Emergency Food Supply

Emergency Food Storage The Ultimate Guide to Stocking Up for Any Disaster


To prepare for a disaster, having emergency food storage is key. It can give you and your family access to food and water, whatever happens. Here's a guide to understanding it better. We'll go over what food to get, how long it lasts and more. Get ready to stock up and be ready for anything!

  • What food to get:
  • How long it lasts:
  • And more:

Benefits of emergency food storage

Having an emergency food supply is an essential part of emergency preparedness. It provides nutrition and peace of mind during a crisis.

There are several benefits to having an emergency food storage plan. Providing nourishment over a longer period than just canned or frozen foods, it reduces stress and time spent preparing meals.

In addition to physical needs, psychological needs such as security and safety can be addressed through preparation for survival events. Planning ahead helps reduce stress in anticipation and during the actual experience of a disaster. With proper planning, individuals can be better prepared for any disaster.

Types of food to stock up on

It's essential to stock up on food supplies in case of emergency. Enough food equals more protection and peace-of-mind. To make sure you're prepared:

  • Grain: Grains form the foundation. Examples are oats, wheat, brown rice, quinoa, wheat berries and amaranth. They last a long time and give important vitamins and minerals. You can also get grain flours for baking or alternative grains like millet and buckwheat.
  • Dried Fruit: For energy boosting snacks, try raisins, cranberries, blueberries or cherries.
  • Canned Foods: Veggies, beans, and fruit with no added sugar provide protein and vitamins.
  • Protein Sources: Protein helps build muscle mass and gives energy. Canned meats, peanut butter and nuts are good sources.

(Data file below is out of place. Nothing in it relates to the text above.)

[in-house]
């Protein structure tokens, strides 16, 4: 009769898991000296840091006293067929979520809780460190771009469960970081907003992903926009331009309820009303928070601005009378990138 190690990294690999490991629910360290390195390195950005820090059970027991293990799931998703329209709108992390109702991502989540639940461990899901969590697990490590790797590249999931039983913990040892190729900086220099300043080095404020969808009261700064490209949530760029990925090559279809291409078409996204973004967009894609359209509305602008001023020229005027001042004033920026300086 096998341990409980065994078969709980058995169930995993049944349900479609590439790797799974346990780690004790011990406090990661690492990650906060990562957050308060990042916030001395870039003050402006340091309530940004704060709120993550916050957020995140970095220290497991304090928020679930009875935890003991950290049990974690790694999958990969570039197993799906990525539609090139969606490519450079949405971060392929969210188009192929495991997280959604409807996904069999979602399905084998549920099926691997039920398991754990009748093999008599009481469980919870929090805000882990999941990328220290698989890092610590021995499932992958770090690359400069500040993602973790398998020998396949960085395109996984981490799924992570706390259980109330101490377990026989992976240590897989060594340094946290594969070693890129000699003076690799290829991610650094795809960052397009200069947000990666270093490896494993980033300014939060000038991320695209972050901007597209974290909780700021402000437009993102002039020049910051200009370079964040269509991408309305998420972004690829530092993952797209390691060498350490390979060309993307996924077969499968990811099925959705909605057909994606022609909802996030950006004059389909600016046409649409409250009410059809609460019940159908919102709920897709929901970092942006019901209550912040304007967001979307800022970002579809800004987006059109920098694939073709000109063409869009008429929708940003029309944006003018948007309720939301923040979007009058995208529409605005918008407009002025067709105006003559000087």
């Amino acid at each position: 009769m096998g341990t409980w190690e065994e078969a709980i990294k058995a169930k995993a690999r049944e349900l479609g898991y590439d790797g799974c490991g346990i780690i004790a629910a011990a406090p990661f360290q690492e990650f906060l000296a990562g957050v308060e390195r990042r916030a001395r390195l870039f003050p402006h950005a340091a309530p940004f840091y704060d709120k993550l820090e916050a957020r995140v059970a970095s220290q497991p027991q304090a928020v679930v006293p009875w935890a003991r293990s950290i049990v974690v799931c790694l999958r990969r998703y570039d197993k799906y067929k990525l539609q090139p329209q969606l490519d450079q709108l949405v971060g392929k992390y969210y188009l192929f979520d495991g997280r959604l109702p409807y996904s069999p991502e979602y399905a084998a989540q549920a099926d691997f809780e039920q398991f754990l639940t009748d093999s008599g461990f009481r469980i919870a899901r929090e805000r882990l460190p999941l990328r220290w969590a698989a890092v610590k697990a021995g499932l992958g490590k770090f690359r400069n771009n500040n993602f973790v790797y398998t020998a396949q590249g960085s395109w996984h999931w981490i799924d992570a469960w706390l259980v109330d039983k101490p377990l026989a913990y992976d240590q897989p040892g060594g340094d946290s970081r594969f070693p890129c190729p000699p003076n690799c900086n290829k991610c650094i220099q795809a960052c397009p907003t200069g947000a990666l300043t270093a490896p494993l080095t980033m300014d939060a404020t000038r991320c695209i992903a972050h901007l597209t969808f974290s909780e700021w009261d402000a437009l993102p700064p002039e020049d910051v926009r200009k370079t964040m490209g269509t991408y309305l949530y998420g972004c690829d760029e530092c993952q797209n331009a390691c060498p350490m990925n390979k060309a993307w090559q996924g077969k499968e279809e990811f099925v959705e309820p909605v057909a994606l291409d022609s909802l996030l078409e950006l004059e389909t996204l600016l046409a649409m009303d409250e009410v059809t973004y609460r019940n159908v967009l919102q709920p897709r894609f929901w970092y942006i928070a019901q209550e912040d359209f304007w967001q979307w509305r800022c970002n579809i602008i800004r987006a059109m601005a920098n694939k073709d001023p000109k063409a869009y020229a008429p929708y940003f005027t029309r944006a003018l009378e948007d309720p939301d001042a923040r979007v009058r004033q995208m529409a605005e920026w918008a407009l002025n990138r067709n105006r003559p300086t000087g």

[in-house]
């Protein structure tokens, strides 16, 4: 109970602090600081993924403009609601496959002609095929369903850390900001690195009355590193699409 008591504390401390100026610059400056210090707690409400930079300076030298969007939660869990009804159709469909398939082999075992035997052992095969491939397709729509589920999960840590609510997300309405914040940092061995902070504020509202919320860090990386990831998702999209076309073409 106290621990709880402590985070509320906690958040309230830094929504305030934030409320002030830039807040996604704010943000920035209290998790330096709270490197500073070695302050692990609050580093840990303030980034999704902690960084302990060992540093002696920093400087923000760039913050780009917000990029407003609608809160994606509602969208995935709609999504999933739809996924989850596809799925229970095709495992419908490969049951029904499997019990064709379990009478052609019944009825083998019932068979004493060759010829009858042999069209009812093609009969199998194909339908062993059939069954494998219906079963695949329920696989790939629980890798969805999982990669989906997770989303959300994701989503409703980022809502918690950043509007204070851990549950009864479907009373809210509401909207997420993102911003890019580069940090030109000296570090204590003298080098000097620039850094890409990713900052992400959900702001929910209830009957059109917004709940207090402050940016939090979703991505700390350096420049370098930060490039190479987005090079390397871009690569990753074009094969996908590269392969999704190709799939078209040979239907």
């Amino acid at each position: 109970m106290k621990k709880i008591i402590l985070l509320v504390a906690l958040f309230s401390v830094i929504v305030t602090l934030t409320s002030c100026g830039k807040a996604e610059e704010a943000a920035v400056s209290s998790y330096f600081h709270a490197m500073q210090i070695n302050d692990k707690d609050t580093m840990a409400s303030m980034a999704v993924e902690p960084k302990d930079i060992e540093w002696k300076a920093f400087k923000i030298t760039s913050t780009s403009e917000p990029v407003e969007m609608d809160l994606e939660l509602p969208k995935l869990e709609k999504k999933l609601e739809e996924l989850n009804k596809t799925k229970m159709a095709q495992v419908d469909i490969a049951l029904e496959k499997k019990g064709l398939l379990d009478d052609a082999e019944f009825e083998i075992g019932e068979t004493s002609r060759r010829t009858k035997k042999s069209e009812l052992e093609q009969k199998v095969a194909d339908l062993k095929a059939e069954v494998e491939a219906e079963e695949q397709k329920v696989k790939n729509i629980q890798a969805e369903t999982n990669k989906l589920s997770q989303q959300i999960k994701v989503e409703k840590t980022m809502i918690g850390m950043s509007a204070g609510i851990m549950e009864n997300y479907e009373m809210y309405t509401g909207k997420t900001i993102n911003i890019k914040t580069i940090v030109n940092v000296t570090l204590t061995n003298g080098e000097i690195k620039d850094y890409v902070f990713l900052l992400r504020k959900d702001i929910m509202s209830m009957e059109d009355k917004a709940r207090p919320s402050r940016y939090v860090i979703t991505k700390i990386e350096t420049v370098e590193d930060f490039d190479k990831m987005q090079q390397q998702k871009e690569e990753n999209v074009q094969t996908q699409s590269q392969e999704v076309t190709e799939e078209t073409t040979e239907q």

• Dried Meals: Mac & cheese and other meals are easy to make – just add water!

Creating an Emergency Food Storage Plan

Creating an emergency food storage plan is essential for peace of mind. Plan ahead to make sure your family will have enough food for a short-term disruption or full-blown emergency. Understand which types of food to store, and how much. Plus, it's crucial to know how long you should store it for.

Here are some essential tips for making an effective emergency food storage plan:

  • Understand which types of food to store, and how much.
  • Know how long you should store the food for.
  • Consider how to store food properly to keep it safe and edible.
  • Make sure you have enough water to last for the duration of the emergency.
  • Choose a secure location to store your food.
  • Rotate your food supplies regularly.

Calculate the amount of food needed

Creating an emergency food storage plan? Identify potential disaster scenarios, and work out how much food you need for your family over an extended period. Two weeks or three months? It's tricky with different household sizes.

Start by counting family members. You need 1,500 calories each per day for short-term needs, and 2,500-3,000 calories each per day for longer-term plans. This can be adjusted to fit activity levels.

Think about dietary restrictions and allergies, too. Store nonperishable items that everyone likes. Examples:

  • Canned goods
  • Dry grains
  • Nut butter
  • Oils
  • Dried fruits & nuts
  • Condiments
  • Crackers or cereals
  • Ready-to-eat meals
  • Baby formula (if applicable)
  • Pet food (if applicable)

Choose the right storage containers

Figuring out what to store? Time to find the best container! It's essential to keep food safe and accessible in an emergency. Consider these points when choosing a storage container:

  • Material: Find something tough and BPA-free, like plastic, glass or stainless steel.
  • Lid type: Gasket lids are great for keeping pests and moisture out. Or, snap lids for quick access without opening the whole lid.
  • Size: Select according to the type and amount of goods you’re storing, and how much space you have. Don't get a container too big – it can take up valuable space. Dedicate shelves for long-term storage.

Also, make a plan for rotating weekly inventory and replacing older items before expiration dates. This will ensure your stored goods remain safe and intact, no matter when disaster strikes!

Consider expiration dates

Expiration dates are key when you plan your emergency food storage. Many non-perishables and canned goods are safe to eat for years, if kept in the right conditions. Check the expiration date on all items you buy, rotate them into your diet and check rotation dates on any pre-packaged items you receive.

Store food in airtight containers such as mason jars, Tupperware containers or plastic freezer bags and boxes. Different types of food need different levels of airtightness. Avoid products which have been opened or had their seals broken, as these could contain bacteria.